LA's Legendary Red Car Conspiracy Explained

It might be hard to believe now, but at one point, Los Angeles had one of the largest mass transit systems in the world (via Curbed Los Angeles). According to the Los Angeles Almanac, the Pacific Electric red cars traversed more than 1,100 miles of tracks around Southern California. It had stops from Santa Monica to Orange County and San Bernardino (via The Los Angeles Daily News). Per the Long Beach Post, the red car trolley system was one of the only ways for people to get around in the first half of the 20th century. By 1961, however, all red cars ceased operations (via 99% Invisible).

Eventually, they were replaced by bus routes and freeways. This begs the question, what actually happened for the extinction of this once-great system to occur? That's where the red car conspiracy comes in. According to another Curbed Los Angeles article, the conspiracy involves companies (like General Motors) wanting LA to be an automobile mecca for financial gain. Thus the streetcar system was deliberately destroyed in order for this to happen. This would ensure that buses, cars, oil, and more would be purchased.

This conspiracy is so prominent, that it makes an appearance in the 1988 film "Who Framed Roger Rabbit." Like most things in Los Angeles, this conspiracy is a fable. The truth of the matter is the red cars weren't that great after all and their demise was perhaps inevitable.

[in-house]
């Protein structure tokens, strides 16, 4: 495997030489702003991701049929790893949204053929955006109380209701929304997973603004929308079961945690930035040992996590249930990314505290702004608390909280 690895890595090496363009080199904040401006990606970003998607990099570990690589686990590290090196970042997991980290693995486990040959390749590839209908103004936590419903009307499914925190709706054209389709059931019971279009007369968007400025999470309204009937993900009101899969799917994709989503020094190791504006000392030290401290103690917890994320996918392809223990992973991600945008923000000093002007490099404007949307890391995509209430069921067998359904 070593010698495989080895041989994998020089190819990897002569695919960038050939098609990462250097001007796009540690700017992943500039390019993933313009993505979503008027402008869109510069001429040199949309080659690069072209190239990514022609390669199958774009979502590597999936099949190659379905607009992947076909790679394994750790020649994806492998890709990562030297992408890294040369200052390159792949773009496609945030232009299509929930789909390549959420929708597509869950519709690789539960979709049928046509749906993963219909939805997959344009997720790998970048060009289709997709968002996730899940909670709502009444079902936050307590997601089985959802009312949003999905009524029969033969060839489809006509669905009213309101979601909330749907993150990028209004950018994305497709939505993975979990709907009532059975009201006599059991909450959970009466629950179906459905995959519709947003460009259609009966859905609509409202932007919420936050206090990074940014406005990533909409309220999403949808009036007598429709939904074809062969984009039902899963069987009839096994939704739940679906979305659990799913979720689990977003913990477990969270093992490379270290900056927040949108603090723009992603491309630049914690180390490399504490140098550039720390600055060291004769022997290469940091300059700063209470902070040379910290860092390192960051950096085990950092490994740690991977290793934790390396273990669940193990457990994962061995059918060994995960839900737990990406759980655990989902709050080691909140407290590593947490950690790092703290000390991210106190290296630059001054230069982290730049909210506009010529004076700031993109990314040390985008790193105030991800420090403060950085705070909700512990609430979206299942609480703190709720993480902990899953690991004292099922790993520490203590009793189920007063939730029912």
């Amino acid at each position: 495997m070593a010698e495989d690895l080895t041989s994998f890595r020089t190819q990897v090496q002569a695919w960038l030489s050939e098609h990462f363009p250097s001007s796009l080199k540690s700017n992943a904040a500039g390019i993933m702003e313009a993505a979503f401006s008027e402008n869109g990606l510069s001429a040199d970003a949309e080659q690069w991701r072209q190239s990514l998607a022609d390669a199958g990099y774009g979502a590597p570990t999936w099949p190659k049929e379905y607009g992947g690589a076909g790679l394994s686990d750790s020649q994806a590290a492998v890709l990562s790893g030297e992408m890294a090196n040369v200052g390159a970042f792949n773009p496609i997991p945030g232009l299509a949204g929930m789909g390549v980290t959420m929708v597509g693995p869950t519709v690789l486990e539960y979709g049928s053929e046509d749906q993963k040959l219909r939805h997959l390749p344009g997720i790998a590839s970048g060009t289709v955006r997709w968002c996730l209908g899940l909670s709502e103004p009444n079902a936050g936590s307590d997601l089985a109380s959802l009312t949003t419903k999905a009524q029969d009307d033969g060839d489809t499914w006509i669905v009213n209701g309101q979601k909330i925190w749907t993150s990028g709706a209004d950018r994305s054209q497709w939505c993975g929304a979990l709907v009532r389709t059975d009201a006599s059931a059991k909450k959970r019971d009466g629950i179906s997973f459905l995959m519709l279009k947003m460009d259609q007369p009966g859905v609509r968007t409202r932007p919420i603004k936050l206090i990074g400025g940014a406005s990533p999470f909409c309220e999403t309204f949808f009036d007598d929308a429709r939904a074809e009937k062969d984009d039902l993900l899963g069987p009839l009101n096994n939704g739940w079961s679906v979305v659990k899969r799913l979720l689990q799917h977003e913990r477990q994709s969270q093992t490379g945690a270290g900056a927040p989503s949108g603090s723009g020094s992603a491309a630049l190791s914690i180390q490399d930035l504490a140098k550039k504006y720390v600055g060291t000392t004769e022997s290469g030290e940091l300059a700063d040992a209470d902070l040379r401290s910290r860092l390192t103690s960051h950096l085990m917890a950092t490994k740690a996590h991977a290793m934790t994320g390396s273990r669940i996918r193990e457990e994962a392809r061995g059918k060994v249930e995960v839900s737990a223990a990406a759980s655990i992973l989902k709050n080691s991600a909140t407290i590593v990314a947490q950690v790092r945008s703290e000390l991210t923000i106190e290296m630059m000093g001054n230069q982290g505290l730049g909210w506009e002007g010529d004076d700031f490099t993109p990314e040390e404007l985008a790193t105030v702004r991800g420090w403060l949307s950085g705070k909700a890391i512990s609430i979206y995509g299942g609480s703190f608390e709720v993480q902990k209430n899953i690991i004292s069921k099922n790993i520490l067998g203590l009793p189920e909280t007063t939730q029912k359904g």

The Red Car conspiracy is inaccurate

To understand the red car conspiracy, one must understand the history of the red cars. They were the brainchild of Henry Huntington (via 99% Invisible). The nephew of a railroad magnate, Huntington used his enormous wealth to purchase the Los Angeles Railway and incorporate it with his new company, Pacific Electric. He began to build several subdivisions in the city and used the red cars to connect them to Downtown Los Angeles. In other words, the red car system was created to get people in and out of Huntington's subdivisions; it was never meant to be a complex transit system.

According to Curbed Los Angeles, the streetcars had become unprofitable and were losing riders all the way back into the 1930s, long before they shut down. When gas was scarce during World War II, ridership increased. By the end of the war, however, the red car system was once again empty. When cars inevitably became popular, this slowed down red cars as they too had to obey the same traffic rules.

Per The Los Angeles Daily News, those returning from the war wanted more independence, which led to a car boom. Simply put, the red cars were inconvenient and they did not run along many of LA's urban neighborhoods. They did not take into account the metropolis that Los Angeles would eventually become. Thus, buses and especially cars later became more suitable modes of transportation for Angelinos (via The Eastsider). In other words, the conspiracy is less of a conspiracy and more a case of bad urban planning.